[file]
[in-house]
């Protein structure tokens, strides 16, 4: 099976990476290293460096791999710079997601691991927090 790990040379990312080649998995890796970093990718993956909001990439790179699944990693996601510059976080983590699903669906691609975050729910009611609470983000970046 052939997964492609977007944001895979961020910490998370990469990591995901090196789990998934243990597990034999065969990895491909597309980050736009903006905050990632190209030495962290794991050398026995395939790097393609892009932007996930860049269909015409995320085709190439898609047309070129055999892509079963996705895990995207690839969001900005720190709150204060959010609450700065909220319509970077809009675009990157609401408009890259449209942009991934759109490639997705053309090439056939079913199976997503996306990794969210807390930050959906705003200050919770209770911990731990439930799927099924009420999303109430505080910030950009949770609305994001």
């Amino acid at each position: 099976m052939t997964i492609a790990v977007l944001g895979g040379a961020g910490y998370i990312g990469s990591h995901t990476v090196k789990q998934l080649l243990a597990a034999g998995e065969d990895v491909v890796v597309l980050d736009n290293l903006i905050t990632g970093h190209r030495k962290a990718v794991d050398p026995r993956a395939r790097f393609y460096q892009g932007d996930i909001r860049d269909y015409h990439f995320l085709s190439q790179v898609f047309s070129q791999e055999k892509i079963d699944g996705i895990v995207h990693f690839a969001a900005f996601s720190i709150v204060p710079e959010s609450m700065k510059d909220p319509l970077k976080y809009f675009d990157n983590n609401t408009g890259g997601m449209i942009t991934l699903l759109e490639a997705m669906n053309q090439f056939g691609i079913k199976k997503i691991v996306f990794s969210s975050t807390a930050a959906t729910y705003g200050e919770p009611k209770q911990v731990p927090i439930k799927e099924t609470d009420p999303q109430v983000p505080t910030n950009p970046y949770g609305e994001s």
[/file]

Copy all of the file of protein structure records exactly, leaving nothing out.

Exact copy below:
[in-house]
């Protein structure tokens, strides 16, 4: 099976990476290293460096791999710079997601691991927090 790990040379990312080649998995890796970093990718993956909001990439790179699944990693996601510059976080983590699903669906691609975050729910009611609470983000970046 052939997964492609977007944001895979961020910490998370990469990591995901090196789990998934243990597990034999065969990895491909597309980050736009903006905050990632190209030495962290794991050398026995395939790097393609892009932007996930860049269909015409995320085709190439898609047309070129055999892509079963996705895990995207690839969001900005720190709150204060959010609450700065909220319509970077809009675009990157609401408009890259449209942009991934759109490639997705053309090439056939079913199976997503996306990794969210807390930050959906705003200050919770209770911990731990439930799927099924009420999303109430505080910030950009949770609305994001």
């Amino acid at each position: 099976m052939t997964i492609a790990v977007l944001g895979g040379a961020g910490y998370i990312g990469s990591h995901t990476v090196k789990q998934l080649l243990a597990a034999g998995e065969d990895v491909v890796v597309l980050d736009n290293l903006i905050t990632g970093h190209r030495k962290a990718v794991d050398p026995r993956a395939r790097f393609y460096q892009g932007d996930i909001r860049d269909y015409h990439f995320l085709s190439q790179v898609f047309s070129q791999e055999k892509i079963d699944g996705i895990v995207h990693f690839a969001a900005f996601s720190i709150v204060p710079e959010s609450m700065k510059d909220p319509l970077k976080y809009f675009d990157n983590n609401t408009g890259g997601m449209i942009t991934l699903l759109e490639a997705m669906n053309q090439f056939g691609i079913k199976k997503i691991v996306f990794s969210s975050t807390a930050a959906t729910y705003g200050e919770p009611k209770q911990v731990p927090i439930k799927e099924t609470d009420p999303q109430v983000p505080t910030n950009p970046y949770g609305e994001s």